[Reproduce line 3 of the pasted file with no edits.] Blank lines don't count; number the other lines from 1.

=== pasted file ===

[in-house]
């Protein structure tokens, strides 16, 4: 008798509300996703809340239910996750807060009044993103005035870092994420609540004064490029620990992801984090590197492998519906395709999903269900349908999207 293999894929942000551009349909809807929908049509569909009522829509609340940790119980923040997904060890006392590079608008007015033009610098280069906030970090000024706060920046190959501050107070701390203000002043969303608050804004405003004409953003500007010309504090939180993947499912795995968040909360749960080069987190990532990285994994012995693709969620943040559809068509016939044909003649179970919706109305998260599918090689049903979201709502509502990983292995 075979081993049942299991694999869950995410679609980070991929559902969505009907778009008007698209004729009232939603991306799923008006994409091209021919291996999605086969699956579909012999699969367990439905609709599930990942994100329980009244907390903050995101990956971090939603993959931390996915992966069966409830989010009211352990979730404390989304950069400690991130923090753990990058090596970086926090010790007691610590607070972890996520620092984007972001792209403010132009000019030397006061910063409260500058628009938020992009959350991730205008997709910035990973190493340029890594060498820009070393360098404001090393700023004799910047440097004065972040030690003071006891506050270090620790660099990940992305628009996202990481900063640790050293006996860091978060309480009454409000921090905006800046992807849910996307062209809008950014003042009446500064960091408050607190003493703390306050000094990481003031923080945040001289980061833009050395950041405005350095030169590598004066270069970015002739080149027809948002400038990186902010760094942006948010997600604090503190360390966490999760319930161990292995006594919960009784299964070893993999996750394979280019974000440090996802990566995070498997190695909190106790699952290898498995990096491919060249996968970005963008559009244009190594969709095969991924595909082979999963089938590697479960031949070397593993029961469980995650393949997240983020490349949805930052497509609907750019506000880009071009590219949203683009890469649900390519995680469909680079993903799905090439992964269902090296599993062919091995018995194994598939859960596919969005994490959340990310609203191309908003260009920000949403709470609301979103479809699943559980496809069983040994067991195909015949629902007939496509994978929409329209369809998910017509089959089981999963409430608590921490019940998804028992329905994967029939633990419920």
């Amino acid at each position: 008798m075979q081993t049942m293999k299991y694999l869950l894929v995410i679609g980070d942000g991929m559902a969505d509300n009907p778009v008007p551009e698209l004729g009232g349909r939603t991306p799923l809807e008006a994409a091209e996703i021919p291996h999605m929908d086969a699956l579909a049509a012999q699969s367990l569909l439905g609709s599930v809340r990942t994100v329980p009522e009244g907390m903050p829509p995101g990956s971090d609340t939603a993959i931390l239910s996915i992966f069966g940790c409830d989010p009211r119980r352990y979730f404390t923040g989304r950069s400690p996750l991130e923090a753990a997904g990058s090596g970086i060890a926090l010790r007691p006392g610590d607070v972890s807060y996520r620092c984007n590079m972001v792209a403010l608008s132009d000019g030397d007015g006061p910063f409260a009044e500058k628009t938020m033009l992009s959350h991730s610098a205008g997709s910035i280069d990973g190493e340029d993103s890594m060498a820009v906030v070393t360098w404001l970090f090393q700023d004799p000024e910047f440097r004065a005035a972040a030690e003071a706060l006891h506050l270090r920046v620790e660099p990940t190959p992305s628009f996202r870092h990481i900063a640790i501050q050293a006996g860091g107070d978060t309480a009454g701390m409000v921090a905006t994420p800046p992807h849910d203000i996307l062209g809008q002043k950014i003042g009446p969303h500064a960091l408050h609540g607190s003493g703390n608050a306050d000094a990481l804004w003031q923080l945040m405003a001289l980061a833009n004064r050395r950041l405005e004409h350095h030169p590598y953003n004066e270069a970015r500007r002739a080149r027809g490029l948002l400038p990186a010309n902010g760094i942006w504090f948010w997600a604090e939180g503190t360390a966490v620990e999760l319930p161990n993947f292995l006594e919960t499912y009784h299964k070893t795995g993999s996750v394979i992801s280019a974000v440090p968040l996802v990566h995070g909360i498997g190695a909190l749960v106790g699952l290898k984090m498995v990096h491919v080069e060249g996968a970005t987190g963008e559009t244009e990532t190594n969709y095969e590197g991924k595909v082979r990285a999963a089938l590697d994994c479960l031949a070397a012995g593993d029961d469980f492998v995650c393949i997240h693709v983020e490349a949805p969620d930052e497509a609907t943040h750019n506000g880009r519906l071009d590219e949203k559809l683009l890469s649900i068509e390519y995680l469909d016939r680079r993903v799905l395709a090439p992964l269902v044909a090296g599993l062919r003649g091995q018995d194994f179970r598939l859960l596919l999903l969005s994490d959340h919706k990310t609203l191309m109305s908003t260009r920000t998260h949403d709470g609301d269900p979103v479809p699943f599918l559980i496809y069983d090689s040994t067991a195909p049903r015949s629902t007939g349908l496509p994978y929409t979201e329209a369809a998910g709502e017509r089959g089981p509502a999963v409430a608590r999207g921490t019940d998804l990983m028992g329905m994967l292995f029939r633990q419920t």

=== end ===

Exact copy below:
């Amino acid at each position: 008798m075979q081993t049942m293999k299991y694999l869950l894929v995410i679609g980070d942000g991929m559902a969505d509300n009907p778009v008007p551009e698209l004729g009232g349909r939603t991306p799923l809807e008006a994409a091209e996703i021919p291996h999605m929908d086969a699956l579909a049509a012999q699969s367990l569909l439905g609709s599930v809340r990942t994100v329980p009522e009244g907390m903050p829509p995101g990956s971090d609340t939603a993959i931390l239910s996915i992966f069966g940790c409830d989010p009211r119980r352990y979730f404390t923040g989304r950069s400690p996750l991130e923090a753990a997904g990058s090596g970086i060890a926090l010790r007691p006392g610590d607070v972890s807060y996520r620092c984007n590079m972001v792209a403010l608008s132009d000019g030397d007015g006061p910063f409260a009044e500058k628009t938020m033009l992009s959350h991730s610098a205008g997709s910035i280069d990973g190493e340029d993103s890594m060498a820009v906030v070393t360098w404001l970090f090393q700023d004799p000024e910047f440097r004065a005035a972040a030690e003071a706060l006891h506050l270090r920046v620790e660099p990940t190959p992305s628009f996202r870092h990481i900063a640790i501050q050293a006996g860091g107070d978060t309480a009454g701390m409000v921090a905006t994420p800046p992807h849910d203000i996307l062209g809008q002043k950014i003042g009446p969303h500064a960091l408050h609540g607190s003493g703390n608050a306050d000094a990481l804004w003031q923080l945040m405003a001289l980061a833009n004064r050395r950041l405005e004409h350095h030169p590598y953003n004066e270069a970015r500007r002739a080149r027809g490029l948002l400038p990186a010309n902010g760094i942006w504090f948010w997600a604090e939180g503190t360390a966490v620990e999760l319930p161990n993947f292995l006594e919960t499912y009784h299964k070893t795995g993999s996750v394979i992801s280019a974000v440090p968040l996802v990566h995070g909360i498997g190695a909190l749960v106790g699952l290898k984090m498995v990096h491919v080069e060249g996968a970005t987190g963008e559009t244009e990532t190594n969709y095969e590197g991924k595909v082979r990285a999963a089938l590697d994994c479960l031949a070397a012995g593993d029961d469980f492998v995650c393949i997240h693709v983020e490349a949805p969620d930052e497509a609907t943040h750019n506000g880009r519906l071009d590219e949203k559809l683009l890469s649900i068509e390519y995680l469909d016939r680079r993903v799905l395709a090439p992964l269902v044909a090296g599993l062919r003649g091995q018995d194994f179970r598939l859960l596919l999903l969005s994490d959340h919706k990310t609203l191309m109305s908003t260009r920000t998260h949403d709470g609301d269900p979103v479809p699943f599918l559980i496809y069983d090689s040994t067991a195909p049903r015949s629902t007939g349908l496509p994978y929409t979201e329209a369809a998910g709502e017509r089959g089981p509502a999963v409430a608590r999207g921490t019940d998804l990983m028992g329905m994967l292995f029939r633990q419920t």